26 September 2011

Martin John Henry - The Other Half of Everything: Track by track

Out of all of the albums that have been released this year, this is the one that I have been looking forward to the most. The untimely split of De Rosa a couple of years back was a bit of a kick in the nuts for the Scottish music scene, so it's great to have Martin back making music. With the release of this debut album, 'The Other Half of Everything', Martin has picked up the baton where De Rosa left off and he's sprinted off into the distance with one of the finest albums you're likely to hear in 2011. In anticipation of the release of the album on the 10th of October I asked him do this wee track by track for me, so I guess I'll shut up now leave you with the wise words of Mr Henry and how this awesome wee album came to be...

Breathing Space

I originally thought this would be an interlude somewhere, hence the title. The lyrics were improvised at the point of singing the demo, and remained unchanged. I'm surprised at how good they turned out. When it came to track list the album, no other song could have been first. The opening words just seemed to evoke the landscape, a familiar but strange one. You're transported somewhere else. It also mentions brochs, which are referenced a couple of times on this album. Susan Appelbe played an amazing plucked cello part on this.


This song came from a demo that was written around the time of the last De Rosa album, and it shares the electronic influence with 'Nocturne for an Absentee' from that album. The first verse is about going out for a night out in Gourock on the Firth of Clyde with James and Neil from De Rosa. The words at the big crescendo were inspired by a dream I had about bridges that were expansive and stretched across big vortexes of space-time. I felt that euphoric trance was the only genre of music that could sum up this image.

I Love Map

My wife and I went for a holiday in Skye a few years ago. At the time she lived in the south of England and we embarked on a long distance relationship maintained by phone calls, the M6 and low fare bus journeys. I wrote this song for her after the Skye holiday, just after she went back home to London. It's nice to have written a proper love song, I never thought I'd do that. It fits this album well with the references to places and maps. I had to make sure that it was really big and bold sounding so it didn't sound too soppy.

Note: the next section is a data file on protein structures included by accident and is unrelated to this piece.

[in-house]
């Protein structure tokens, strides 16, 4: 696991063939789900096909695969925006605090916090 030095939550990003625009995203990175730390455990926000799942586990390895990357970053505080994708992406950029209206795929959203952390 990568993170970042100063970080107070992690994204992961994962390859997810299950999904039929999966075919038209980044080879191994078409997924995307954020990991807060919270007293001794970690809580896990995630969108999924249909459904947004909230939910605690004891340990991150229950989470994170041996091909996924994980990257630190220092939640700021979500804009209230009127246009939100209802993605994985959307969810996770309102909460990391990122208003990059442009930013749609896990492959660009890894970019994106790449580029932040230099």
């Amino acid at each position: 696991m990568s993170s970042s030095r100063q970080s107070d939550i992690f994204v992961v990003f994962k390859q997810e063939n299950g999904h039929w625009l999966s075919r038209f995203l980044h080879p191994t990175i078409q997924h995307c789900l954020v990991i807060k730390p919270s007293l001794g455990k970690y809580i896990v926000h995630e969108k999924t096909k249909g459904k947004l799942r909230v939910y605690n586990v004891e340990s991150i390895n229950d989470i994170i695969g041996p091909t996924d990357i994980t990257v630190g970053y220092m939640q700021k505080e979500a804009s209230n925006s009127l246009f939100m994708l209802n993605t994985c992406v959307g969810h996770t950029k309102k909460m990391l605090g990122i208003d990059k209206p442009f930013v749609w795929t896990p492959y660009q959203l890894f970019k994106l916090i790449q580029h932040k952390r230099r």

Ribbon on a Bough

The image of ribbons hung from trees is one that came from a walk I took in a cemetery in Lanarkshire. I had never seen this before, but at the infant part of the graveyard all the trees were decorated with ribbons and wind chimes. It was one of those windy but sunny days and it was just so full of movement, colour and sound. Anyway, I was moved by this image and I wanted to write something that was celebratory but aware of death. There are some religious references in the second verse. Also, I was listening to Robyn a lot and I wanted to see if I could write something really catchy. I don't know if it worked yet, is it catchy?

Seventh Song

This is the second song that references religion. It was written in the wee small hours at a time (of life and of day) that religious people might turn to prayer. I wanted to make a song that had the pensive and reflective quality of a prayer. It has a dual synthesiser/guitar solo. Wow.

Choose Your Words Carefully

Two people I love were fighting and one shouted in anger... “Choose your words carefully!”. I thought it was hilarious and I decided it would make a great title for a song like this. The intro is really different and came when I was playing around with plucked cello samples and a delay pedal. I had been listening to a lot of Aphex Twin and Colleen. The loud part is my first ever use of bar chords in a song. I love them now.

New Maps